Today marks the start of a new blog series entitled What Makes a Gr8 Leader. Join us on this journey every week as guest bloggers share their thoughts on what they believe makes a Gr8 leader. Today’s guest blogger is Chris Mann.
When I think of leadership I think of many different things. Sometimes what comes to mind is a person, like George Washington or Mahatma Gandhi. Sometimes it’s a character trait, such as courage or perseverance. Sometimes I think of things that leaders need, like vision and passion.
But lately I’ve been thinking about something else. What must one DO to be a leader? After all, great leaders have done so many different things. There are social leaders, military leaders, national leaders, community leaders, etc. Is there a common action that all leaders take? And further, is there a FIRST action that all leaders take?
And I found an answer. Like most leadership rules and ideas, it’s nothing new. In fact, it’s thousands of years old, and comes to us from Ancient Greece. And like most leadership rules and ideas, it’s ultimately very simple. Just two words:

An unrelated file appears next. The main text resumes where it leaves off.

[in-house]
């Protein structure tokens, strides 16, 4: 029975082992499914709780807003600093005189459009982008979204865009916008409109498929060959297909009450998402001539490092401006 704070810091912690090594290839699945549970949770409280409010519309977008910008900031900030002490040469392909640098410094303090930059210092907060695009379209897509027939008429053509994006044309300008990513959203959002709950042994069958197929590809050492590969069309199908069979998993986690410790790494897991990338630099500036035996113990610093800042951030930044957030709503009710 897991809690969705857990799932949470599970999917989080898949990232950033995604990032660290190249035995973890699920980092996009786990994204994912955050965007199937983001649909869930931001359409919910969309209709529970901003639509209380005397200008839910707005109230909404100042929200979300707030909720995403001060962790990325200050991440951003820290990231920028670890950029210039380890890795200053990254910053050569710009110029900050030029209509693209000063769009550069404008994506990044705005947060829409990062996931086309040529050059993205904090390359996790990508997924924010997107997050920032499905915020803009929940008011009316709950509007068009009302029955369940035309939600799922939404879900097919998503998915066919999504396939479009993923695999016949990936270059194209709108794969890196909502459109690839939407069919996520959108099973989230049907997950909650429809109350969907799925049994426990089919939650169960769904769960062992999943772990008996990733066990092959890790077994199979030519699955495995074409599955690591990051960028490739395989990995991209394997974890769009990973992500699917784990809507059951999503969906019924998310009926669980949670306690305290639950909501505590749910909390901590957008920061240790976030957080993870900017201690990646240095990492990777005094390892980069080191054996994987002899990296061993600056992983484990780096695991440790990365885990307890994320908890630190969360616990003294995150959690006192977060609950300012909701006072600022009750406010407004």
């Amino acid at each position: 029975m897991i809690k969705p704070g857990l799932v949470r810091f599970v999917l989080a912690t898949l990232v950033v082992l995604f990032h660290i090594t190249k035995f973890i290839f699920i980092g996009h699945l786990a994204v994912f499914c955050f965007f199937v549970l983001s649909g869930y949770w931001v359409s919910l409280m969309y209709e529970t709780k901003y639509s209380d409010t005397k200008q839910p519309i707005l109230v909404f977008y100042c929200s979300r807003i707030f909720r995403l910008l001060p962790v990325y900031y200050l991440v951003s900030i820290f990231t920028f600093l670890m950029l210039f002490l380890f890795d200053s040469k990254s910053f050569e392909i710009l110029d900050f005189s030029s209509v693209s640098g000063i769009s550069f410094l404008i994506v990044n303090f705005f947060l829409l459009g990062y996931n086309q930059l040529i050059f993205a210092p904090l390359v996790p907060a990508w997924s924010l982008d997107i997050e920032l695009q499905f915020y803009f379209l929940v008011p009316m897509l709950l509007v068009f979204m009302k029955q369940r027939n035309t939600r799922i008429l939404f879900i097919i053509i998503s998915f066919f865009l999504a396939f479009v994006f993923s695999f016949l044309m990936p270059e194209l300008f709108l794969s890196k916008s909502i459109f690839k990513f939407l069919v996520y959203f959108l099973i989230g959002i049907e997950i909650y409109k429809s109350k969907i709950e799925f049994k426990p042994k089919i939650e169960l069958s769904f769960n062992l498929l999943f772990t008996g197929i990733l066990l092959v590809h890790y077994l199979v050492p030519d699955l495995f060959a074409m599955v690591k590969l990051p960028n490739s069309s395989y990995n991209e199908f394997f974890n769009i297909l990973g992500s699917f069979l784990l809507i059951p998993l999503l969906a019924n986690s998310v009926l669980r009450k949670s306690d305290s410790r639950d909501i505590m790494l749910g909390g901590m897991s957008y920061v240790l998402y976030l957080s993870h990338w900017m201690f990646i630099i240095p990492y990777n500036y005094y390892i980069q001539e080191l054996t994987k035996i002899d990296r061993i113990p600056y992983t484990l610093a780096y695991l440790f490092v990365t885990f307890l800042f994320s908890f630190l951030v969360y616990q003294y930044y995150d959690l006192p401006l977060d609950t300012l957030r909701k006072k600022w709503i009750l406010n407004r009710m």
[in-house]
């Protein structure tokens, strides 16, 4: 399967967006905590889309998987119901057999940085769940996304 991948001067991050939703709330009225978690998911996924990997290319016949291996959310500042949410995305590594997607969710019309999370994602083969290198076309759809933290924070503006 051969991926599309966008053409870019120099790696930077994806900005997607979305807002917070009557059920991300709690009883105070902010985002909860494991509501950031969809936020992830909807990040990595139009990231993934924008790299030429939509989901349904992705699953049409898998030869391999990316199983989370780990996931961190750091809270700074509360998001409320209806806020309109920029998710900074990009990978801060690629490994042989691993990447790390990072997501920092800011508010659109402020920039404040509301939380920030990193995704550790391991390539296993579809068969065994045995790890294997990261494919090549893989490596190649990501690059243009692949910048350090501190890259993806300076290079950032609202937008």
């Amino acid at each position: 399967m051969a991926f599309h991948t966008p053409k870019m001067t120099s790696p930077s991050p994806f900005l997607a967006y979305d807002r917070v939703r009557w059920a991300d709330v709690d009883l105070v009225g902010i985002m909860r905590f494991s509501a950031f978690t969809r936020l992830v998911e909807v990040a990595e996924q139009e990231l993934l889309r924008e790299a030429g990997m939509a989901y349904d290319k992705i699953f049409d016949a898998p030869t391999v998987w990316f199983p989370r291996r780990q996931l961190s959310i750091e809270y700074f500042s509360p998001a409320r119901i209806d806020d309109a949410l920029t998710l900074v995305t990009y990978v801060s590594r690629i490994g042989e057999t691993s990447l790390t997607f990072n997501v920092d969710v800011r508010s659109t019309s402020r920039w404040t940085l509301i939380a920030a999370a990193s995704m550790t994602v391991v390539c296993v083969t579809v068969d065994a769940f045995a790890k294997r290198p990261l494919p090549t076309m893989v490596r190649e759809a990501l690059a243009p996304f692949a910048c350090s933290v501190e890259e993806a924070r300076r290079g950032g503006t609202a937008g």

That’s it. If you want to be a leader, that’s your first step. Know thyself.
Easier said than done. But really knowing yourself typically requires some pretty brutal honesty. No one enjoys admitting weakness, ineptitude, or fault. Or maybe it’s that we have some priorities out of order. Sometimes we even hesitate to admit our strengths.
All of us practice some degree of self-deception. The reason is usually that admission requires action, and often very difficult action. Edward Benson said, “How desperately difficult it is to be honest with oneself. It is much easier to be honest with other people.”
But while some can get by with a bit of self-deception, a leader cannot. Without self-knowledge a leader is crippled. At any stage, the quality of leadership will always be directly determined by the degree of self-knowledge that the leader possesses.
There are many ways that self-knowledge impacts leadership, but I’m just going to focus on two areas: a leader’s vision or goals, and overcoming personal limitations.
The first impact of self-knowledge is pretty easy to see. Leaders all have a vision, or some sort of goal. You can’t lead if you’ve got nowhere to go.
But without self-knowledge a vision or goal doesn’t amount to anything. How many people set New Year’s resolutions? How many keep them? The reason more people don’t follow or attain their resolutions is because they don’t want to. At some point along the path to achieving their goal or resolution, they decide it’s not worth it.